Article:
Daniel Bustamante | Coach
1. The stock was 'cheap' only $0.10
2. The commissions at Scottrade were the cheapest, at that time.
3. I went all in on one idea.
“That cotton trade was almost the deal breaker for me. It was at that point that I said, ‘Mr. Stupid, why risk everything on one trade? Why not make your life a pursuit of happiness rather than pain?’” – Paul Tudor Jones
Sometimes cheap is expensive.
Now at the time my capital was limited and my theory was I only needed this stock to double and I would be good to go. But like with many things you simply don't know what you don't know. Back then Twitter, StockTwits and YouTube trading gurus were not around. I sound old saying this and maybe I am.
2009 is when I became a 'Professional' - trading for a firm as a futures trader. It was there where I learned how to properly look at the markets. And of course over the years you pick up a few things but the core concepts will always remain the same. This week speaking to students someone said an option was 'expensive' - which, could be true. But what they meant is that it was $900 a contract and that was expensive.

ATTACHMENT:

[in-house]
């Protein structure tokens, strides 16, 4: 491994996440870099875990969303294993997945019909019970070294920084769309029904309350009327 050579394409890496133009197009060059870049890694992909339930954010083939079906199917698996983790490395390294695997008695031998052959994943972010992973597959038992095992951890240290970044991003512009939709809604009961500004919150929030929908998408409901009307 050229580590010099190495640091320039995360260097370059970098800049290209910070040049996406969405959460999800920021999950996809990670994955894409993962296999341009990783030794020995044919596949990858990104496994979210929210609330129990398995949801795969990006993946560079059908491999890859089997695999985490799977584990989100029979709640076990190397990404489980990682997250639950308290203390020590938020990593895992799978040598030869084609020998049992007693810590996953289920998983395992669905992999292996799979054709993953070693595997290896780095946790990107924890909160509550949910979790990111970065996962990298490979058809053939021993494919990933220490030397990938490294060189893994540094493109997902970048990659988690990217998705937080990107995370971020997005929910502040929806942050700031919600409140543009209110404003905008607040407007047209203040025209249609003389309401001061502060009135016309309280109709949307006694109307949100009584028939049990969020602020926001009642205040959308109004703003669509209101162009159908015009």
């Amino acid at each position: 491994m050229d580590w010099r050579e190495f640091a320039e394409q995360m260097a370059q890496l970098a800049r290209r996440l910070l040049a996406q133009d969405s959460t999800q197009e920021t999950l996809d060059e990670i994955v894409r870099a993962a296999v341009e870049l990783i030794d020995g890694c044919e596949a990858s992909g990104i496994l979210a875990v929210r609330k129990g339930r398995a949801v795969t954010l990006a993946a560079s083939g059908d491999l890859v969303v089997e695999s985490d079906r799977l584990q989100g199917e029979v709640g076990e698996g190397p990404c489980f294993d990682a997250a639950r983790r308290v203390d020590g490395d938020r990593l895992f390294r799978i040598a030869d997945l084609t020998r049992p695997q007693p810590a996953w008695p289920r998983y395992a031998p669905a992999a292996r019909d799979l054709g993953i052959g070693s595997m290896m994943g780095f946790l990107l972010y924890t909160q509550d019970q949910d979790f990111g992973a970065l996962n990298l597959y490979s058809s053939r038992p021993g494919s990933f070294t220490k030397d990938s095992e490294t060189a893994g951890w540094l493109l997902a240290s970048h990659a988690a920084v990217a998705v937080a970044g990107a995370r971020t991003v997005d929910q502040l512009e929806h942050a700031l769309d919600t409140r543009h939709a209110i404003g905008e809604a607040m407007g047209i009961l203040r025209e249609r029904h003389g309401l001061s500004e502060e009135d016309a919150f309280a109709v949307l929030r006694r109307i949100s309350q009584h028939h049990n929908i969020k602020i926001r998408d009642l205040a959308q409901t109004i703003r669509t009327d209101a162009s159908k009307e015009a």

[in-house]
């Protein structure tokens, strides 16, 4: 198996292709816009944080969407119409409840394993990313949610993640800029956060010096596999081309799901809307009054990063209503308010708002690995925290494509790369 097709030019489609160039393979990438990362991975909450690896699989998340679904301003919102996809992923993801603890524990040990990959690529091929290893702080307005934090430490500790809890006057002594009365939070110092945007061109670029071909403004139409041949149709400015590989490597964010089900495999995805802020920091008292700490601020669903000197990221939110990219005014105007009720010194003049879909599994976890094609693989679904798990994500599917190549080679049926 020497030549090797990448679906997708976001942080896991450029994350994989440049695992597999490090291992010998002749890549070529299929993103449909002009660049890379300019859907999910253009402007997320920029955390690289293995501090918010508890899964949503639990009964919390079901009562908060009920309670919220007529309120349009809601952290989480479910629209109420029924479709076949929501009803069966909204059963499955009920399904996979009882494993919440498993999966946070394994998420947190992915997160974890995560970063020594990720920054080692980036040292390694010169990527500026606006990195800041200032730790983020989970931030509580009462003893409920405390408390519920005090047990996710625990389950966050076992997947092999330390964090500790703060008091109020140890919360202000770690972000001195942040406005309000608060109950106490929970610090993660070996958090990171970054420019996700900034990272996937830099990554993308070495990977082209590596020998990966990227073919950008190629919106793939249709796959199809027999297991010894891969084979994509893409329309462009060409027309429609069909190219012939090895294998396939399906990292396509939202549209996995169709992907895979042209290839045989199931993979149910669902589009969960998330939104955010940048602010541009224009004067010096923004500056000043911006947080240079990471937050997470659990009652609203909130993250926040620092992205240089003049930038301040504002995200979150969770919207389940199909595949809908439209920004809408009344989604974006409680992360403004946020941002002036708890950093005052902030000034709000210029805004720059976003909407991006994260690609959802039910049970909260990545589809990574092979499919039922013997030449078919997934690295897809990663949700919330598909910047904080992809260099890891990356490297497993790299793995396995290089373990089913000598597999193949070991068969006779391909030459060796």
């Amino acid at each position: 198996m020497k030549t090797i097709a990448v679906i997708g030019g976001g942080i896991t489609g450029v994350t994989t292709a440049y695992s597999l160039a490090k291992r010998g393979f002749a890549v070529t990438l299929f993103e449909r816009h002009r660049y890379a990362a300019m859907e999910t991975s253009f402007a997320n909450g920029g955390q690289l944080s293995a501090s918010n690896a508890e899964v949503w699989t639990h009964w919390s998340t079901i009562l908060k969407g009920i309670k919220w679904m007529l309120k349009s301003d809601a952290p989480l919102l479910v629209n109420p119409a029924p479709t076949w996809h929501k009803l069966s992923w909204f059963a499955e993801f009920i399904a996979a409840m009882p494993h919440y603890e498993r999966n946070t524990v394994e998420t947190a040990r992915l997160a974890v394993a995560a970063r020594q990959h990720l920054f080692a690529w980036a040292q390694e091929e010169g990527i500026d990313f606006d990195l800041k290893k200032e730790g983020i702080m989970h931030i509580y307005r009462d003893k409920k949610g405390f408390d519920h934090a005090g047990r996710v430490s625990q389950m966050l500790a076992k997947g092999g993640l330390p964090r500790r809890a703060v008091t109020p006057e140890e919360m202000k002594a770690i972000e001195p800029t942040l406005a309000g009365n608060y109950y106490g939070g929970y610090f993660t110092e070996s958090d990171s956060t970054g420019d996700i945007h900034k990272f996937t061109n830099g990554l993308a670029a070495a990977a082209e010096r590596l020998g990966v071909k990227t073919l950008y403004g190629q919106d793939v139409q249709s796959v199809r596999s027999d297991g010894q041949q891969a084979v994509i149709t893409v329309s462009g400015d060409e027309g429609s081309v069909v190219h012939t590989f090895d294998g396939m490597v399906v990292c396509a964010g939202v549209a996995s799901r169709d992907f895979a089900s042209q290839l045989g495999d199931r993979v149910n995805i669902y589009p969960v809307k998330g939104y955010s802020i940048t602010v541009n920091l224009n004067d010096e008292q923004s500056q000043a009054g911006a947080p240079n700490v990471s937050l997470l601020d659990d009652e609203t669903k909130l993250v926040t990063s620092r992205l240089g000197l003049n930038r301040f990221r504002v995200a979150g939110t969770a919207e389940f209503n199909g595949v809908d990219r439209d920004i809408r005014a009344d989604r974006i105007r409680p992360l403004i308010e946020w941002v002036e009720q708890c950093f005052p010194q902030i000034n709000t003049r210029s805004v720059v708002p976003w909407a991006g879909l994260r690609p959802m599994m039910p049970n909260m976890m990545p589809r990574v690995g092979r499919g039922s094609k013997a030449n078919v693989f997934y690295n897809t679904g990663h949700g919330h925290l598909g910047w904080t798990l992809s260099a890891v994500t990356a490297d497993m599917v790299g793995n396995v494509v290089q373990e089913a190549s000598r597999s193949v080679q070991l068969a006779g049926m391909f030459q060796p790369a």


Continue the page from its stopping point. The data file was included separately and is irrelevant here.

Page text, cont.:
The lesson here and for all investors is this: It doesn't matter how much it costs what matters is what you can sell it for.
As the markets consolidate after a nice rally this week my plan is to sit back and wait. I think we've got some more selling to do and if NFLX earnings are any sign of what's to come (the selling right after it $400) then we should be in for some great trading into November. By the way, the title of that Barrons article in that link above is a reason why I, and you as well, should never pay attention to an opinion based on feel to invest or place a trade.
Remember, price charts and price action matter.
Next week I'll be hosting a 3 Day Open House online. You can register here.